The main aim is to investigate the relationship between spatial navigation deficits and the remapping of grid-cell-like representations in entorhinal cortex as well as place cell remapping in the hippocampus in APOE-ε4 allele carriers, and the influence of body-based cues on navigation performance.
Patients at risk for developing AD often show substantial impairments in spatial navigation, which has been associated with neuropathologies (i.e., amyloid and p-tau deposition) in the hippocampus and entorhinal cortex. How these pathological processes affect computations performed by spatially tuned cells such as place and grid cells remain poorly understood.
Recent findings in rodents are providing new insights onto the underlying mechanisms during the progression of the disease. For example, Jun et al. (2020) demonstrated that spatial tuning and remapping (the sensitivity to different contexts) are severely impaired in hippocampal place cells and entorhinal grid cells of APP knock-in mice, who show amyloid beta deposition in both regions. The question of whether this can be similarly observed in humans, who are at risk for AD, remains unknown, although it has been shown that young people who are at high risk for AD (i.e. APOE-ε4 allele gene carriers) exhibit reduced grid-cell like representations during spatial navigation (Kunz et al., 2015).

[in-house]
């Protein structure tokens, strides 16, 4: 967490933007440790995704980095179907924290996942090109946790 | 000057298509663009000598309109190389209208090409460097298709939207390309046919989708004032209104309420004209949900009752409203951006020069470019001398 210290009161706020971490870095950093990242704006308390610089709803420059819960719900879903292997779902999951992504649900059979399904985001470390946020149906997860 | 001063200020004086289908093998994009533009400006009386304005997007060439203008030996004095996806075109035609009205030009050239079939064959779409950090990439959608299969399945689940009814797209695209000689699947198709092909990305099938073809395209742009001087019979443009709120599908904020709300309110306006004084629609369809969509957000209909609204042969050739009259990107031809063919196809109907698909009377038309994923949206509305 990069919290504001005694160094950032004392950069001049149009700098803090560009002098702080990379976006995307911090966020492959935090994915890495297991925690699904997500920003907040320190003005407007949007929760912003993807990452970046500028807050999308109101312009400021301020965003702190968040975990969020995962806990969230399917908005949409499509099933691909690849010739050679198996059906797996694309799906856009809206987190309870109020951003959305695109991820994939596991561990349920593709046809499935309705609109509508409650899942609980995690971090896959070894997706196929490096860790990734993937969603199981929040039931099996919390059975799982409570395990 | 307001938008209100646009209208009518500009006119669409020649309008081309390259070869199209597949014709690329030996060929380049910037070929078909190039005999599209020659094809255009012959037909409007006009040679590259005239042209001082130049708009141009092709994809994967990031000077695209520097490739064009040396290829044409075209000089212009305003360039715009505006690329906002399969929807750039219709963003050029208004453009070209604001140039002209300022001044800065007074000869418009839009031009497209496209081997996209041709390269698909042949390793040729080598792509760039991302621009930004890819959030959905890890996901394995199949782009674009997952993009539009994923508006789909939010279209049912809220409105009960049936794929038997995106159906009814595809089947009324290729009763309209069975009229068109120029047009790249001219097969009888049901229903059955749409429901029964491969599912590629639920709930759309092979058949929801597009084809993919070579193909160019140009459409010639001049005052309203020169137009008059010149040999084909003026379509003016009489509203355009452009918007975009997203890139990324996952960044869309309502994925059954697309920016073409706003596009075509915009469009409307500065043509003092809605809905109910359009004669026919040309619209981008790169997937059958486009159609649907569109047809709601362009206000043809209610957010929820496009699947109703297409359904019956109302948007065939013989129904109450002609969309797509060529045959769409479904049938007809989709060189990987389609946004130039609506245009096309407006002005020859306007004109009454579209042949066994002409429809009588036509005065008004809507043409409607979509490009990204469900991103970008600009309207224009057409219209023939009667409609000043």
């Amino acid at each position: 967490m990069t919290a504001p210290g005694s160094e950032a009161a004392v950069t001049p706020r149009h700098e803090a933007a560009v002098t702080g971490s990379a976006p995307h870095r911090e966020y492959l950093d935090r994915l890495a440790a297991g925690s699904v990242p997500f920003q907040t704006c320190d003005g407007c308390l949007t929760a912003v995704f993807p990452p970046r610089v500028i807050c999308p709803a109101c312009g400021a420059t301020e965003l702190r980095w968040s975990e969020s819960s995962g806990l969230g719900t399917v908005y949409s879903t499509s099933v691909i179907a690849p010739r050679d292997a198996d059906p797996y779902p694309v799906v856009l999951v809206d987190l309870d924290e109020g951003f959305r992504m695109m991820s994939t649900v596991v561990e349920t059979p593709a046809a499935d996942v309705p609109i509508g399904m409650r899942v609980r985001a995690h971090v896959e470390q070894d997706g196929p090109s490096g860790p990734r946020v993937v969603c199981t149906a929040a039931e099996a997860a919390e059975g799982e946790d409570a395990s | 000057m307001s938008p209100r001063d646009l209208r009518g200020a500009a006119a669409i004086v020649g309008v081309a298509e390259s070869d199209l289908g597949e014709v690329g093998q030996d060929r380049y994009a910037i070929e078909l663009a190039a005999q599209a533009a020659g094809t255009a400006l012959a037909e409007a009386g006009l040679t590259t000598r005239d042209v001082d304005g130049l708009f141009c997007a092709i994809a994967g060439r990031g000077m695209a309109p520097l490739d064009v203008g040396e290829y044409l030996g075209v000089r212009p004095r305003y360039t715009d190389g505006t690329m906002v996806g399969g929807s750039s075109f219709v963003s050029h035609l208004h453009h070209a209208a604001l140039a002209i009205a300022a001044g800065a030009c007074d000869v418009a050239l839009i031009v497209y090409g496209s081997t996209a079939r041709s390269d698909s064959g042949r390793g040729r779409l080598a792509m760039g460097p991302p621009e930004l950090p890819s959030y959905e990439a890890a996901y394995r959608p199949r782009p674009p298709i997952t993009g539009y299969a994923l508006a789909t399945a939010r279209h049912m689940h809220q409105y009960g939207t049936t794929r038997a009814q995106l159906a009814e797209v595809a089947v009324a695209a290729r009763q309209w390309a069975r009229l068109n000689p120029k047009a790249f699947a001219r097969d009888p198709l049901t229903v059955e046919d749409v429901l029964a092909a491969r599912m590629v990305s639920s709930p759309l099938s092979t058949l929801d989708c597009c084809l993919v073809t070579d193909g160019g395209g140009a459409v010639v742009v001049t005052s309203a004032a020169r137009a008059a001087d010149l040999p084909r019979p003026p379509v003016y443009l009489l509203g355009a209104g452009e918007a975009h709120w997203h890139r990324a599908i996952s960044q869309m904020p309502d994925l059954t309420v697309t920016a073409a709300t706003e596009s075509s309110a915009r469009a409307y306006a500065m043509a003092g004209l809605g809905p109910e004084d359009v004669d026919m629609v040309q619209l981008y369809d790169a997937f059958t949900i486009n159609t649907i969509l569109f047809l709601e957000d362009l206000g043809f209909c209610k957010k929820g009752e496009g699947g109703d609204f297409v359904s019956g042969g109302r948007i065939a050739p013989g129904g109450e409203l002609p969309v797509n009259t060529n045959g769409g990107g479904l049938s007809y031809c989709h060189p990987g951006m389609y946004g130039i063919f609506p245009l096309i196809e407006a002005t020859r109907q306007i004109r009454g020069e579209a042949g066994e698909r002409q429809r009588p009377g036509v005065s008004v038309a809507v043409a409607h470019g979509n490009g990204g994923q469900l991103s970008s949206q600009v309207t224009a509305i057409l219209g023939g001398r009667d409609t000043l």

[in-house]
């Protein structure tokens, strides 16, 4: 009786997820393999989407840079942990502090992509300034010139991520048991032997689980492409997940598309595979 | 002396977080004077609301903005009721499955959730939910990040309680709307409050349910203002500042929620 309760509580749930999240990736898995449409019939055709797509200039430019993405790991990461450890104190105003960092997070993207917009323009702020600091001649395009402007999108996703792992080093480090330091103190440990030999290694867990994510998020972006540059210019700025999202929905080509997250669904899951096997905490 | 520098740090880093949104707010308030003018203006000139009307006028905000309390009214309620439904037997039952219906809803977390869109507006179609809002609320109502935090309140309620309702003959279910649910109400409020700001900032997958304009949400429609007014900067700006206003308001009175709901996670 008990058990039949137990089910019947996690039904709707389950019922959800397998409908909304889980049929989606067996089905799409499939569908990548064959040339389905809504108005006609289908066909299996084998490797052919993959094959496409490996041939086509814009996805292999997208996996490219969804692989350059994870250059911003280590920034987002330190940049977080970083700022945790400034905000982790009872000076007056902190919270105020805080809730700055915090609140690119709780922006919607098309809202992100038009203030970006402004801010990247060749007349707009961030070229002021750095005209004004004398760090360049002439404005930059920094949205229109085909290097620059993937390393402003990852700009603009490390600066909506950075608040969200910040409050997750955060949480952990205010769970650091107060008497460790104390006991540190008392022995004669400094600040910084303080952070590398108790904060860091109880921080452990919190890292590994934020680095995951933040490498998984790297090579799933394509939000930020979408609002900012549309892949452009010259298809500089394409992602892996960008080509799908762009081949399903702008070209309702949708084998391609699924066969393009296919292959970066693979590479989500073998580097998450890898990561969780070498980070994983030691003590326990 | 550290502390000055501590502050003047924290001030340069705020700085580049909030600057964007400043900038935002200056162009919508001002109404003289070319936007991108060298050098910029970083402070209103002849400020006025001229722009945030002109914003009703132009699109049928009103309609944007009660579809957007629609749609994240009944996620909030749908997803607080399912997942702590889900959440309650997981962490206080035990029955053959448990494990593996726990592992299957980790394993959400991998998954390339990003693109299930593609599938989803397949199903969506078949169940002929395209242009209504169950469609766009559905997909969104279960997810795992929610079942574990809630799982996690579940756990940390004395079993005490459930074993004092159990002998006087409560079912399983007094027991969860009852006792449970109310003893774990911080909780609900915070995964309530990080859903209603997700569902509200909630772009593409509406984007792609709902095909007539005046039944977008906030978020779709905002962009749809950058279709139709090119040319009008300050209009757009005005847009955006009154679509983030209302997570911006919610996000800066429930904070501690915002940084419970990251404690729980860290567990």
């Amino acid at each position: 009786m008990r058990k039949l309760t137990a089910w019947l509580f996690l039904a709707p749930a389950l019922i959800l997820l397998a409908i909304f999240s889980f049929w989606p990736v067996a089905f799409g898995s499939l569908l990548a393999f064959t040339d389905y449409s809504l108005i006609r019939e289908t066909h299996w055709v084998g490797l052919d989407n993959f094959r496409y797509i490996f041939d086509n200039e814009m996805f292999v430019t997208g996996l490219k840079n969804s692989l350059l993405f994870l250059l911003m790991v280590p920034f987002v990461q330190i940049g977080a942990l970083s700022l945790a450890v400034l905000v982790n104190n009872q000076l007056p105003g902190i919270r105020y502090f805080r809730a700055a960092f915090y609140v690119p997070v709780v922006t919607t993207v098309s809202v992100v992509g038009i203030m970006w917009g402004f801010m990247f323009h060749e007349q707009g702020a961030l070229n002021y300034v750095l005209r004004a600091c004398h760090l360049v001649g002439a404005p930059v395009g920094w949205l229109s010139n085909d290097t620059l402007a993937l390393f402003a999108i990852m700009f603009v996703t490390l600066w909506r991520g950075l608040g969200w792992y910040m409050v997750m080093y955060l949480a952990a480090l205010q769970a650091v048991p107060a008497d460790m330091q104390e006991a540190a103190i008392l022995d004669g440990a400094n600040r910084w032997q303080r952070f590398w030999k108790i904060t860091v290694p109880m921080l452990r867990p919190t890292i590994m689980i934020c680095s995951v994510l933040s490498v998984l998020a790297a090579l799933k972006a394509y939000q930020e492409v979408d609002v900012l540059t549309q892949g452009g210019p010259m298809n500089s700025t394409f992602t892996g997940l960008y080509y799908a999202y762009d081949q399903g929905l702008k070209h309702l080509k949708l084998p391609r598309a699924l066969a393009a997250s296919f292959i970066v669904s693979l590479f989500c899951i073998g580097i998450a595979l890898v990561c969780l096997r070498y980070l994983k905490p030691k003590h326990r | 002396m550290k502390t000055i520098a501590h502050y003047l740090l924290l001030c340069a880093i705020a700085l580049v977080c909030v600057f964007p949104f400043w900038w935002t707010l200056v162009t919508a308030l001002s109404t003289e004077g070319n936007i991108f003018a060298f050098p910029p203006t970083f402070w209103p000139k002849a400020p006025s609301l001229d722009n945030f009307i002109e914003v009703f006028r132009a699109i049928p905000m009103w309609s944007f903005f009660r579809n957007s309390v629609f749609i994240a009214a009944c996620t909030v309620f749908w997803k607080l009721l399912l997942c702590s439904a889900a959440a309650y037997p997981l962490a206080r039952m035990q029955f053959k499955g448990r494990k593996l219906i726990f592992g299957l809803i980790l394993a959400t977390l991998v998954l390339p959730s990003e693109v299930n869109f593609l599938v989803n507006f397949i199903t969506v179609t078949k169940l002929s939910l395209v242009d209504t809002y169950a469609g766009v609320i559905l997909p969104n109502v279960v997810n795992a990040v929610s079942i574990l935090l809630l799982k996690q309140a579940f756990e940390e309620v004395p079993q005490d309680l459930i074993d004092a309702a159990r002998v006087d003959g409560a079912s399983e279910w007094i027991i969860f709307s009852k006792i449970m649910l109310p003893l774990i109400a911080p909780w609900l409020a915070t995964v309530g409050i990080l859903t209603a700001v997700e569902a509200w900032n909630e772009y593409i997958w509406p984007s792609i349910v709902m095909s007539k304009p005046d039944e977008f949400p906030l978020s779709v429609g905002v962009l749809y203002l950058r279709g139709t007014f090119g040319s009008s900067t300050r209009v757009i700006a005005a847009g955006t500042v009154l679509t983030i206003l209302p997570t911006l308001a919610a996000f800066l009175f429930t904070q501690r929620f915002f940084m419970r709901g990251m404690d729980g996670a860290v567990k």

Thus, the present study aims to employ both behavioral and neuroimaging techniques to investigate the underlying cause of the navigation deficits in APOE-ε4 allele carriers and to measure the remapping of grid-cell-like representations in the entorhinal cortex and place cell remapping in the hippocampus.
3 visits (1 visit per day):
|Day 1:||Part 1 of a spatial navigation experiment during MRI scanning plus pre-tests (questionnaires, blood test, training of the navigation task before scanning)|
(appr. 2 hours).
(next day after visit 1)
|Part 2 of the spatial navigation experiment during MRI scanning|
(appr. 1.5 hours)
|Day 3:||behavioral path integration task|
(appr. 1.5 hours)